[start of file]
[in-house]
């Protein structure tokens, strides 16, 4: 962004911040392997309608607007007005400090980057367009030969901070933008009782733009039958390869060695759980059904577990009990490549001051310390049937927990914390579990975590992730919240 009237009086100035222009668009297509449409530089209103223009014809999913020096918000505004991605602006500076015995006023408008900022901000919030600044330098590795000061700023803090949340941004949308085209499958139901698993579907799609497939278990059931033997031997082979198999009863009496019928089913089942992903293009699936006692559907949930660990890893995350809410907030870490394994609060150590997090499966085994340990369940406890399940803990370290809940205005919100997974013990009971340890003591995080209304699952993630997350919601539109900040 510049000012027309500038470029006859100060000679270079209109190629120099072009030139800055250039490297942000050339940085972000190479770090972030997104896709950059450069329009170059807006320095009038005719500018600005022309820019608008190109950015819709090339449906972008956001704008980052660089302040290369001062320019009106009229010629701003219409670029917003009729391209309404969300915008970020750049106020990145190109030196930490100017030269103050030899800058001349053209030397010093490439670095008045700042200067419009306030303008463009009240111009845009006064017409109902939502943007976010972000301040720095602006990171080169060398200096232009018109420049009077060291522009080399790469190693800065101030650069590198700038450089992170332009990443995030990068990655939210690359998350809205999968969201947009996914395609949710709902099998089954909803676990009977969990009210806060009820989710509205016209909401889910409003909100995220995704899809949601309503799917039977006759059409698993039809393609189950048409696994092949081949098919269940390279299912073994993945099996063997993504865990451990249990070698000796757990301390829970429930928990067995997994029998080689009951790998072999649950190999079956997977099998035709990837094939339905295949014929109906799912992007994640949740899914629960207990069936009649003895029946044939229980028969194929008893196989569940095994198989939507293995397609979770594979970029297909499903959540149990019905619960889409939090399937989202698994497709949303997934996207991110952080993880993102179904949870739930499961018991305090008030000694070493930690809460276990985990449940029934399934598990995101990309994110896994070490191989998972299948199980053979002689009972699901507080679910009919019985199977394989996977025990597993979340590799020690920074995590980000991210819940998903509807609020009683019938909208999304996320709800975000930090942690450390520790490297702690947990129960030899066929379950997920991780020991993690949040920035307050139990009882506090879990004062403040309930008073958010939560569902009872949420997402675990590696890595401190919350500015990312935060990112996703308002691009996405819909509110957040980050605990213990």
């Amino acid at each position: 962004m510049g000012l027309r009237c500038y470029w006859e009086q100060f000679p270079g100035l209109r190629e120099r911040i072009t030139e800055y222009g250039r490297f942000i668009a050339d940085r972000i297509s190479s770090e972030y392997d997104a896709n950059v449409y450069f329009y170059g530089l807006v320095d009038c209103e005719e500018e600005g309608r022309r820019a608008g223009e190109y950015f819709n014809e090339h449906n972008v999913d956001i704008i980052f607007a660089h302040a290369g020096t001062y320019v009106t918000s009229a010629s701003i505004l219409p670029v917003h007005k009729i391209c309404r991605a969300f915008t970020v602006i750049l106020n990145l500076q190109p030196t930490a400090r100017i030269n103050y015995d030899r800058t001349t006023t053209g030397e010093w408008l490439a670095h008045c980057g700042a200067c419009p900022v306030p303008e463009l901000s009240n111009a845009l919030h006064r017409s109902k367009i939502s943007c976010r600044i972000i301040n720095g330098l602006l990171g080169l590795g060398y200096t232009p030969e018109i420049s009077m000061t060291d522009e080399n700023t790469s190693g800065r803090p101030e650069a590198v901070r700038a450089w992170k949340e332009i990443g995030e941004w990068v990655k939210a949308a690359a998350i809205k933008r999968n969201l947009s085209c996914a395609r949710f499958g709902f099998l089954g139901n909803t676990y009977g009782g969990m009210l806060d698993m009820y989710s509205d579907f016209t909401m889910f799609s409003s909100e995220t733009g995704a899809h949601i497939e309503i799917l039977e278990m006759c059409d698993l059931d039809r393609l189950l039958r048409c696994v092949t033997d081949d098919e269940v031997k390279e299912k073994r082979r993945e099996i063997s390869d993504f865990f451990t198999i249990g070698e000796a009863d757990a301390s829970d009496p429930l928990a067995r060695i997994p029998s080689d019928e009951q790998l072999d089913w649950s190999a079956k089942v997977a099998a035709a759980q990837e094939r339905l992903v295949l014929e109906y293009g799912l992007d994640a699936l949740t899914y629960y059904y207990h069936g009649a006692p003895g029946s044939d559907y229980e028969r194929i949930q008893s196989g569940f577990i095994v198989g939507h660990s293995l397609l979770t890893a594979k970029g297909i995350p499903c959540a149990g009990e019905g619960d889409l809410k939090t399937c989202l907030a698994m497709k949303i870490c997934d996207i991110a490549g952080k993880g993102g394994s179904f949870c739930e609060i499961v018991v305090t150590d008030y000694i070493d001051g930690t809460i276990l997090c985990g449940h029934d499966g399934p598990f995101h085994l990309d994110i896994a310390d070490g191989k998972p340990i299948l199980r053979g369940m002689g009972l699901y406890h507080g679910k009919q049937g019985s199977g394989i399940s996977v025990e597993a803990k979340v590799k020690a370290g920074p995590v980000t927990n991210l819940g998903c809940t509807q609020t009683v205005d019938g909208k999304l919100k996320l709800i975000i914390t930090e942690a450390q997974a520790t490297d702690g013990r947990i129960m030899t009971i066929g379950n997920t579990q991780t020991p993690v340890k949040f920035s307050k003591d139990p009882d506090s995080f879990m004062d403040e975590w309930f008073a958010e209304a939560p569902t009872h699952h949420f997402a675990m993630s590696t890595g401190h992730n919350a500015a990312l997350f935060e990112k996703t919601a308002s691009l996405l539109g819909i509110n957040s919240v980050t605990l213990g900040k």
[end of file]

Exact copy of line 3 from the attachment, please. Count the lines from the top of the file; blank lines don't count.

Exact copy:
């Amino acid at each position: 962004m510049g000012l027309r009237c500038y470029w006859e009086q100060f000679p270079g100035l209109r190629e120099r911040i072009t030139e800055y222009g250039r490297f942000i668009a050339d940085r972000i297509s190479s770090e972030y392997d997104a896709n950059v449409y450069f329009y170059g530089l807006v320095d009038c209103e005719e500018e600005g309608r022309r820019a608008g223009e190109y950015f819709n014809e090339h449906n972008v999913d956001i704008i980052f607007a660089h302040a290369g020096t001062y320019v009106t918000s009229a010629s701003i505004l219409p670029v917003h007005k009729i391209c309404r991605a969300f915008t970020v602006i750049l106020n990145l500076q190109p030196t930490a400090r100017i030269n103050y015995d030899r800058t001349t006023t053209g030397e010093w408008l490439a670095h008045c980057g700042a200067c419009p900022v306030p303008e463009l901000s009240n111009a845009l919030h006064r017409s109902k367009i939502s943007c976010r600044i972000i301040n720095g330098l602006l990171g080169l590795g060398y200096t232009p030969e018109i420049s009077m000061t060291d522009e080399n700023t790469s190693g800065r803090p101030e650069a590198v901070r700038a450089w992170k949340e332009i990443g995030e941004w990068v990655k939210a949308a690359a998350i809205k933008r999968n969201l947009s085209c996914a395609r949710f499958g709902f099998l089954g139901n909803t676990y009977g009782g969990m009210l806060d698993m009820y989710s509205d579907f016209t909401m889910f799609s409003s909100e995220t733009g995704a899809h949601i497939e309503i799917l039977e278990m006759c059409d698993l059931d039809r393609l189950l039958r048409c696994v092949t033997d081949d098919e269940v031997k390279e299912k073994r082979r993945e099996i063997s390869d993504f865990f451990t198999i249990g070698e000796a009863d757990a301390s829970d009496p429930l928990a067995r060695i997994p029998s080689d019928e009951q790998l072999d089913w649950s190999a079956k089942v997977a099998a035709a759980q990837e094939r339905l992903v295949l014929e109906y293009g799912l992007d994640a699936l949740t899914y629960y059904y207990h069936g009649a006692p003895g029946s044939d559907y229980e028969r194929i949930q008893s196989g569940f577990i095994v198989g939507h660990s293995l397609l979770t890893a594979k970029g297909i995350p499903c959540a149990g009990e019905g619960d889409l809410k939090t399937c989202l907030a698994m497709k949303i870490c997934d996207i991110a490549g952080k993880g993102g394994s179904f949870c739930e609060i499961v018991v305090t150590d008030y000694i070493d001051g930690t809460i276990l997090c985990g449940h029934d499966g399934p598990f995101h085994l990309d994110i896994a310390d070490g191989k998972p340990i299948l199980r053979g369940m002689g009972l699901y406890h507080g679910k009919q049937g019985s199977g394989i399940s996977v025990e597993a803990k979340v590799k020690a370290g920074p995590v980000t927990n991210l819940g998903c809940t509807q609020t009683v205005d019938g909208k999304l919100k996320l709800i975000i914390t930090e942690a450390q997974a520790t490297d702690g013990r947990i129960m030899t009971i066929g379950n997920t579990q991780t020991p993690v340890k949040f920035s307050k003591d139990p009882d506090s995080f879990m004062d403040e975590w309930f008073a958010e209304a939560p569902t009872h699952h949420f997402a675990m993630s590696t890595g401190h992730n919350a500015a990312l997350f935060e990112k996703t919601a308002s691009l996405l539109g819909i509110n957040s919240v980050t605990l213990g900040k």